Possible error in posthoc tests

Discuss the jamovi platform, possible improvements, etc.

by candice » Mon Apr 01, 2019 4:06 pm

Hi hi!

I ran a post hoc test on an interaction and I'm getting strange results.

As I understand it (which may be wrong), the paired comparisons should be giving me the same t values, degrees of freedom, and standard errors as running the paired samples t-tests, right? It's giving me different results for the post hoc test and the paired samples t-tests, even for the uncorrected post hoc.

Is there something I'm missing here?
I ran it using other programs and I got different results.

I attached the file with the data and analyses as well as the output, in case I'm the only one getting something strange.

Thank you!!!
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by jonathon » Mon Apr 01, 2019 11:24 pm

hi,

the post-hoc tests in jamovi as based on estimated marginal means, and aren't based on paired samples t-tests. the advantage of this approach is that you're using the *same* model for the post hoc tests, as you are for the original model (it also has some benefits wrt missing values too).

i think it's worth thinking about which model is right for this data. is an ANOVA appropriate, or separate t-tests? and then use one or the other.

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by candice » Tue Apr 02, 2019 9:32 am

Right, but then why is it giving me strange degrees of freedom? I also ran the same test with different data and didn't have the same problem.

I'm sorry, I'm not familiar with that way of doing a posthoc test, do you have any resources I could use to read up on this and understand it better?

Thank you so much!!!
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by jonathon » Wed Apr 03, 2019 1:49 am

hey,

i've always been on the look out for a good article on this, but i haven't found one yet. but basically, the post-hoc tests are carried out on the estimated marginal means, rather than the marginal means (descriptives).

this article outlines the advantages of emmeans:

https://cran.r-project.org/web/packages ... asics.html

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by reason180 » Wed Apr 03, 2019 9:39 am

Individual t tests are not going to be using variances pooled across more than two groups, like an ANOVA model does. So that's one difference. But regarding the the unexpected degrees of freedom, I don't think the issue is that estimated marginal means are being used, per se. Instead, I think the issue is the same as what was addressed in another fairly recent thread (that actually spanned across multiple threads in multiple forums--but here's the recent jamovi thread: https://forum.jamovi.org/viewtopic.php?f=2&t=689 ).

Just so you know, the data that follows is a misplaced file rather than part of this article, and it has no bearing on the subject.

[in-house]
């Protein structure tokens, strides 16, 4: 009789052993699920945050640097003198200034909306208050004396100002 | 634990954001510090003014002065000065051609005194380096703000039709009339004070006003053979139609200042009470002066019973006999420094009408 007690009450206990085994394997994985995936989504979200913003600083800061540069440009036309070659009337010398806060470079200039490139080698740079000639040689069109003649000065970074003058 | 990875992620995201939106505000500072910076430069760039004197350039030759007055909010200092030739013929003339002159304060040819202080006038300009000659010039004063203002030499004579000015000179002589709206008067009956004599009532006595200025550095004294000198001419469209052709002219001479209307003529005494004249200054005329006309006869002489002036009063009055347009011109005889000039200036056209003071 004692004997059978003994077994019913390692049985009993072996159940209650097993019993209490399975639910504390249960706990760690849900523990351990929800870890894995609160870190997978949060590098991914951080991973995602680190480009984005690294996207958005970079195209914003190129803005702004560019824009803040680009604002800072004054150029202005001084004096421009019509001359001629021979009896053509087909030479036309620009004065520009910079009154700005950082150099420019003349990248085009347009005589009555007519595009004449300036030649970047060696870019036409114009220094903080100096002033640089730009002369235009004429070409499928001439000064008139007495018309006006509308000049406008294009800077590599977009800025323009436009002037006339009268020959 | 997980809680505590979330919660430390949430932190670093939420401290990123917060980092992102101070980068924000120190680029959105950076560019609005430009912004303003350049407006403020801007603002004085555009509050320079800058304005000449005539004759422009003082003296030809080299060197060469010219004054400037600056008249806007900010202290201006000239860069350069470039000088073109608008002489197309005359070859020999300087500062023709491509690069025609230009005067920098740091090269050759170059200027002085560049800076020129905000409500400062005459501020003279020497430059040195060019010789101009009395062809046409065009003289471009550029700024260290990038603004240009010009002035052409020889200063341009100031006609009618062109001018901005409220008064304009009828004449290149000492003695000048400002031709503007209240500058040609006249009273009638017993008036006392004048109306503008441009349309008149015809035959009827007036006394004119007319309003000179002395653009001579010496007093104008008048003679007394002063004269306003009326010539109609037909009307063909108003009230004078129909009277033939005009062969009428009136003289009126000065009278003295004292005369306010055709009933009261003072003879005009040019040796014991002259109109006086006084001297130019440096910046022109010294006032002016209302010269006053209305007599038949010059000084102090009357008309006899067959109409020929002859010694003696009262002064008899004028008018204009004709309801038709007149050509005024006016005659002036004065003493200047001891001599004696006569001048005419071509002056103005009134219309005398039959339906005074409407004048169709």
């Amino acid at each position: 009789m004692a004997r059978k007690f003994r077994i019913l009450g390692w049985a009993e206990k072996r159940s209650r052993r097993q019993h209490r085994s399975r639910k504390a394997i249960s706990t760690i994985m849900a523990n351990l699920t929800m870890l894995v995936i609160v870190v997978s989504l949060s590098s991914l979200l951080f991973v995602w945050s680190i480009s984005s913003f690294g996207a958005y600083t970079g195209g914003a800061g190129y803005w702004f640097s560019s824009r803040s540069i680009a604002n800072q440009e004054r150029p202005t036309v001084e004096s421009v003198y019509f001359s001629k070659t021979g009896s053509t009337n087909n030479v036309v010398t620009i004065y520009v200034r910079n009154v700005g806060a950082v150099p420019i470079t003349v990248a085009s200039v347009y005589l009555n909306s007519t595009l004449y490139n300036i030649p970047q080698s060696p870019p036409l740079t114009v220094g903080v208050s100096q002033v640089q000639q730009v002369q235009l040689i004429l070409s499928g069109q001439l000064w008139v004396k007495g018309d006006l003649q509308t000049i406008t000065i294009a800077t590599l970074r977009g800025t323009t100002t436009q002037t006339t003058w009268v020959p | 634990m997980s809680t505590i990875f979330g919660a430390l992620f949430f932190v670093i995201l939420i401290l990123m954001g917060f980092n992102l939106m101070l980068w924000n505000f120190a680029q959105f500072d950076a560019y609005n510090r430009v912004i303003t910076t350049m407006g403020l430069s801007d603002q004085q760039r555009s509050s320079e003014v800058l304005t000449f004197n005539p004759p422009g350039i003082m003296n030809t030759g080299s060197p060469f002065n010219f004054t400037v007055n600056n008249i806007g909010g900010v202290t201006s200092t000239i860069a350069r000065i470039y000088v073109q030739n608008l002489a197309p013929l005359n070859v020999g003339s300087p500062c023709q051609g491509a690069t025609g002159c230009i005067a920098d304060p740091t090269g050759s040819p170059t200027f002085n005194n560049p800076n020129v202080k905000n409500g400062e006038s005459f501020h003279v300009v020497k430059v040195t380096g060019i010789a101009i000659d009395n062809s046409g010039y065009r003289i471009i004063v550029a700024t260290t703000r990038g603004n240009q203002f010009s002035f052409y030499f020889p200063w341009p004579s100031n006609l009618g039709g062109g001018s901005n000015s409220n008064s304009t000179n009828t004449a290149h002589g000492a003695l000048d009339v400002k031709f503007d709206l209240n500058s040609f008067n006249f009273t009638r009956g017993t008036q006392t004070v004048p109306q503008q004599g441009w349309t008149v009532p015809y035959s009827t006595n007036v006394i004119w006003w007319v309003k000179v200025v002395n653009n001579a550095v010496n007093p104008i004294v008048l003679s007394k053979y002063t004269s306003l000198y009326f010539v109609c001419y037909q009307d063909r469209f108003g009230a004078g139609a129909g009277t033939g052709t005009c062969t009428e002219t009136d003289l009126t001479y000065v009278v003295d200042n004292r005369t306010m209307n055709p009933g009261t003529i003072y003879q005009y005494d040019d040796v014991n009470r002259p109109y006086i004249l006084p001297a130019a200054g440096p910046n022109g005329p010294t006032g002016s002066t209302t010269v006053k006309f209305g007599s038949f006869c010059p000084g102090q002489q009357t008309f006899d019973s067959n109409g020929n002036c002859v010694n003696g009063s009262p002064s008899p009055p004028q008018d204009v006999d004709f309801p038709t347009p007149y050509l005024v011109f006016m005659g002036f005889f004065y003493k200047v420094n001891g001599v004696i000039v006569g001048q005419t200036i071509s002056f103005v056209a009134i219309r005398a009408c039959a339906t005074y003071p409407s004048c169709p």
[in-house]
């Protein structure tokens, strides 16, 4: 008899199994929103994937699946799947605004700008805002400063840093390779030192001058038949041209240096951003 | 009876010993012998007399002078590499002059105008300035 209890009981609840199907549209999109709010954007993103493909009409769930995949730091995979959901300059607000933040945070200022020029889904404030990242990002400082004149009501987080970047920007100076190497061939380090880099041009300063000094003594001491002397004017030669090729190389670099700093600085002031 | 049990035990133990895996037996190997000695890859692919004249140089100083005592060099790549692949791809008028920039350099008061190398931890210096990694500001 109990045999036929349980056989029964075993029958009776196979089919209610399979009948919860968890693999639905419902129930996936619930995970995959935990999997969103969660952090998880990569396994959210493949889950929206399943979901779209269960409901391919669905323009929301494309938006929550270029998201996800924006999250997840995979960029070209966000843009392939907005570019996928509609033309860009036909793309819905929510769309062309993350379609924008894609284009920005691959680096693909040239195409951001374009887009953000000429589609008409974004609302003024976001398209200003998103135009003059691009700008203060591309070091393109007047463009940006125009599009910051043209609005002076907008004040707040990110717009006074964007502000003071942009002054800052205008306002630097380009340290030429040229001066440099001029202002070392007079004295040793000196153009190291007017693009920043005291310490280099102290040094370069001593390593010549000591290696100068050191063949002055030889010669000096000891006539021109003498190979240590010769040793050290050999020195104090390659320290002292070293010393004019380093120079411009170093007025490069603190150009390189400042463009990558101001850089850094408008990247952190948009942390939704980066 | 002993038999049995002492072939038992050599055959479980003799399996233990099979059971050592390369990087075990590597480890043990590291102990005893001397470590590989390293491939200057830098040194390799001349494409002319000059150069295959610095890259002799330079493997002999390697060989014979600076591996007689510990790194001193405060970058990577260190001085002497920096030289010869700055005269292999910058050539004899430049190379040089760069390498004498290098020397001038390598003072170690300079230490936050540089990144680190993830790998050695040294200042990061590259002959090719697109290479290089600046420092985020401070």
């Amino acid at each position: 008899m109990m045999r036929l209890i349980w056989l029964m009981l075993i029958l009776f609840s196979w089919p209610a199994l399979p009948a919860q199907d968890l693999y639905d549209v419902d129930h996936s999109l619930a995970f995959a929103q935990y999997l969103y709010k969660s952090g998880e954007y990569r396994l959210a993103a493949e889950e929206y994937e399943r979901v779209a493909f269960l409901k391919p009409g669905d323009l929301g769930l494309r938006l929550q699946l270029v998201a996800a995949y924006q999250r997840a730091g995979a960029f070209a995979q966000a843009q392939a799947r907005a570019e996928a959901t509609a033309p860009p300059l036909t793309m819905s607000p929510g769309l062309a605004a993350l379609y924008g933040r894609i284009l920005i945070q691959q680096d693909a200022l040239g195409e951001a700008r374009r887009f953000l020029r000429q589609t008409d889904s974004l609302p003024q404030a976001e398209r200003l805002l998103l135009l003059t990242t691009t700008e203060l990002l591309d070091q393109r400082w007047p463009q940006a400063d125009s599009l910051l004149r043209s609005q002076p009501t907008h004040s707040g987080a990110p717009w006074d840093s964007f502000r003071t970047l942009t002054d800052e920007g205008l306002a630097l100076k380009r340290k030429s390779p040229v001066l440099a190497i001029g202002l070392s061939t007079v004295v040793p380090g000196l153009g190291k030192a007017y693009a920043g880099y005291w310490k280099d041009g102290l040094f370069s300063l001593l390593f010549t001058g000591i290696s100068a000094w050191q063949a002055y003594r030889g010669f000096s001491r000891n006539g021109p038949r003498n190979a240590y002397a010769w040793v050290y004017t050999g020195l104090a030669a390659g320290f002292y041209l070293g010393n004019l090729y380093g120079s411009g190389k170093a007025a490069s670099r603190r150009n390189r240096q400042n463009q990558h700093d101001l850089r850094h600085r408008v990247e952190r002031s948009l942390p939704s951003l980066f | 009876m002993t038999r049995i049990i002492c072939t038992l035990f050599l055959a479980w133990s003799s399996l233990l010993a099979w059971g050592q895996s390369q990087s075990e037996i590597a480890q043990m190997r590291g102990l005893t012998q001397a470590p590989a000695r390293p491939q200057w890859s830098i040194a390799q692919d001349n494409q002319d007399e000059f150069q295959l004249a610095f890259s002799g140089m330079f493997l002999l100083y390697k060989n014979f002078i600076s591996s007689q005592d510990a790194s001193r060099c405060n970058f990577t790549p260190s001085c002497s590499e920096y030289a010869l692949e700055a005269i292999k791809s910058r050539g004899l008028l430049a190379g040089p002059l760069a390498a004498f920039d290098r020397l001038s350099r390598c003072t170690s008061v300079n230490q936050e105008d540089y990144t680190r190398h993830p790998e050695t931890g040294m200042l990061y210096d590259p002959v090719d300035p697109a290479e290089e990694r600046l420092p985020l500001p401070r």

As a understand it, the conclusions of that discussion are summarized as follows:

(1) For ANOVA post-hoc tests, jamovi uses Welch's t tests, not Student's t tests.(See https://en.wikipedia.org/wiki/Welch%27s_t-test ).

(2) In the case of repeated-measures ANOVA, the full Welch method is used, including the Welch-Satterthwaite method for computing degrees of freedom for the post-hoc test. In that method, the degrees of freedom are influenced not just by the number of observations, but also by the observed variances. Again, see https://en.wikipedia.org/wiki/Welch%27s_t-test .

(3) For the non-repeated-measures ANOVA, the post-hocs also use Welch's rather than Student's t, but it is a variation of the Welch method. In this variation, all the elements of the Welch method are used except that the Welch-Satterthwaite degrees of freedom are not used. Instead, degrees of freedom are calculated the way one would calculate them for Student's t.

(4) The differences in the way degrees of freedom are calculated in the repeated-measures ANOVA post-hocs versus the non-repeated-measures ANOVA post-hocs is due to the fact that jamovi's ANOVA routines make use of the EMMEANS package in R, and that the different R programmers who created the packages on which EMMEANS relies made different choices about how to calculate the degrees of freedom for the Welch's t tests.
Last edited by reason180 on Sat Apr 13, 2019 3:32 am, edited 3 times in total.
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by candice » Wed Apr 03, 2019 9:45 am

Thank you so much for the very thorough reply!!
I think I get it now. Thank you so so so much!

Cheers!
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